'The Importance of Being Earnest' is witty and stylish
April 6, 2018
The School of Performing Arts at Virginia Tech presents Oscar Wilde’s “The Importance of Being Earnest: A Trivial Comedy for Serious People” as the final Mainstage Theatre performance of the 2017–18 season. Performances run April 18–21 at the Moss Arts Center.
This iconic farce follows two friends on their journey to find love through mishaps, identity issues, and social etiquette, set against the trials and tribulations of Victorian life. Two bachelor friends are using the same pseudonym — Ernest — to evade their social obligations, and as they court two women, hilarity ensues.
Considered to be one of Wilde’s most popular pieces, this performance explores roles of identity and notions of triviality.
“This extremely witty play was the last one that Oscar Wilde wrote and developed,” said Director Patricia Raun, a professor of theatre in the School of Performing Arts and director of the Center for Communicating Science. “It’s hilarious as it mocks the society that it represents — a society that prized style over substance. It is certainly relevant to our world today.”
Set in 1890s England, the performance will feature period design. Set designer Stefnie Cerny, of Floyd, Virginia, a senior studio art and theatre design major, said that late-19th-century art movements influenced her aesthetic choices.
“We took inspiration from British Impressionism and Art Nouveau,” said Cerny. “We wanted to represent everyday life and leisure activities, but at the same time we question the reality of the scenes, to reflect the themes in the script.”
The designers used original oil paintings and distinctive projections to reflect the farcical relationships of the characters and artistic elements of the time period, such as Art Nouveau advertisements.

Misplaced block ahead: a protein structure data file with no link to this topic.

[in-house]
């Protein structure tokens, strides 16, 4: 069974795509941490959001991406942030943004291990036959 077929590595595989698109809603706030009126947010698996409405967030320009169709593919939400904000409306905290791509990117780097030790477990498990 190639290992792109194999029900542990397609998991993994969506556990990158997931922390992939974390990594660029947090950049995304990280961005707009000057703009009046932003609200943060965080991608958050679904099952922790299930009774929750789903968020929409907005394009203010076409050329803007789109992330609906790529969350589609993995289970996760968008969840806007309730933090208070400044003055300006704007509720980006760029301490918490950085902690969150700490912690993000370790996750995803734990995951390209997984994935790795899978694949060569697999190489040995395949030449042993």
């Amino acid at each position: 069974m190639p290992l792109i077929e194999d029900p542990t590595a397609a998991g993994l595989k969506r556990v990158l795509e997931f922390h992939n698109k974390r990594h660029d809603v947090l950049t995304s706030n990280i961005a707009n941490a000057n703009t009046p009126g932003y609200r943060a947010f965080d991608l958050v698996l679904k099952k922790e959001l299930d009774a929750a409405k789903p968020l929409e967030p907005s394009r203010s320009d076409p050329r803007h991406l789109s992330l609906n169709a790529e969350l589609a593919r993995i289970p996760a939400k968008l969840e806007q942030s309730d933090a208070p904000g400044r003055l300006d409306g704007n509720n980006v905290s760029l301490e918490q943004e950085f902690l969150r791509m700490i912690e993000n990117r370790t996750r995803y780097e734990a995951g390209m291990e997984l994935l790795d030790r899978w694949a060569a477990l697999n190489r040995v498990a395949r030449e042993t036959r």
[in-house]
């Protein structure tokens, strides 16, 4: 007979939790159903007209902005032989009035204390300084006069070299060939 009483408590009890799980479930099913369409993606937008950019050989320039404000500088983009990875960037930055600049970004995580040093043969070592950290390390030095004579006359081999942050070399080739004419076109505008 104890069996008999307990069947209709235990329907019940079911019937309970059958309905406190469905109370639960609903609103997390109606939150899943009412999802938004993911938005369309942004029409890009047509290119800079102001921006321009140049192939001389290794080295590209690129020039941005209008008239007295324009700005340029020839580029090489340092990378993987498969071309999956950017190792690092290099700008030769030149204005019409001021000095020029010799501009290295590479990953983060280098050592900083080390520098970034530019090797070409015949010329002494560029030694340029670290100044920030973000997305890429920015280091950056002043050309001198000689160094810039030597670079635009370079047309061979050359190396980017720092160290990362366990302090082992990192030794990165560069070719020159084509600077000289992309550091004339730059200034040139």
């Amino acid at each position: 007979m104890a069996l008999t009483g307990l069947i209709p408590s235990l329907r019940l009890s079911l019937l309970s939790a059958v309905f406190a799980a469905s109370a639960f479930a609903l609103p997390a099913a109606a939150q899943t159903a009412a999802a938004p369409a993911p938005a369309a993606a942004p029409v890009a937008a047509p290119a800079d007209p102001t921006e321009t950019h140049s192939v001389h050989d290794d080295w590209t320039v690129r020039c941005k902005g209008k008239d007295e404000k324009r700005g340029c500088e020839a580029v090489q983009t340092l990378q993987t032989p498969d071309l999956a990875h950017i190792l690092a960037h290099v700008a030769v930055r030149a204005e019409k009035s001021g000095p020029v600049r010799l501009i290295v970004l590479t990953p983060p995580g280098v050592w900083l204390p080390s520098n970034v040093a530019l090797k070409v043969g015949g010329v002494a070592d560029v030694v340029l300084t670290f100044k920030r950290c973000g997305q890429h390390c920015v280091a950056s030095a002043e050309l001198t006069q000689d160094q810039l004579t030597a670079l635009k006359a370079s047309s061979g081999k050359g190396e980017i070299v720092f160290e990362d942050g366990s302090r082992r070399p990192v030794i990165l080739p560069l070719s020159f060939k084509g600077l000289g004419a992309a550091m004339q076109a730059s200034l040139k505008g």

When asked about the bright color palette, Cerny said, “It’s a cucumber sandwich. The aesthetics came straight from the story and the characters in the script.”
Tickets and parking
Performances run April 18-21 at 7:30 p.m. in the Anne and Ellen Fife Theatre, located in the Moss Arts Center, 190 Alumni Mall on the Virginia Tech campus in Blacksburg.
Tickets, which are $12 for general admission and $10 for seniors and students, are available through the Moss Arts Center box office, online, or by calling 540-231-5300.
Parking is available in the North End Parking Garage on Turner Street. Additional parking is available after 5 p.m. on weekdays on Alumni Mall; in the Squires Lot, located at the corner of College Avenue and Otey Streets; in the Architecture Annex Lot on Otey Street; and the Perry Street/Prices Fork lots. Find more parking information online or call 540-231-3200. Additional downtown Blacksburg parking information can be found online.
If you are an individual with a disability and desire an accommodation, please email Susan Sanders or call 540-231-5200 during regular business hours at least eight days prior to the event.
Written by Ryan McHugh, of Blacksburg, Virginia, a graduate student studying arts leadership in the School of Performing Arts.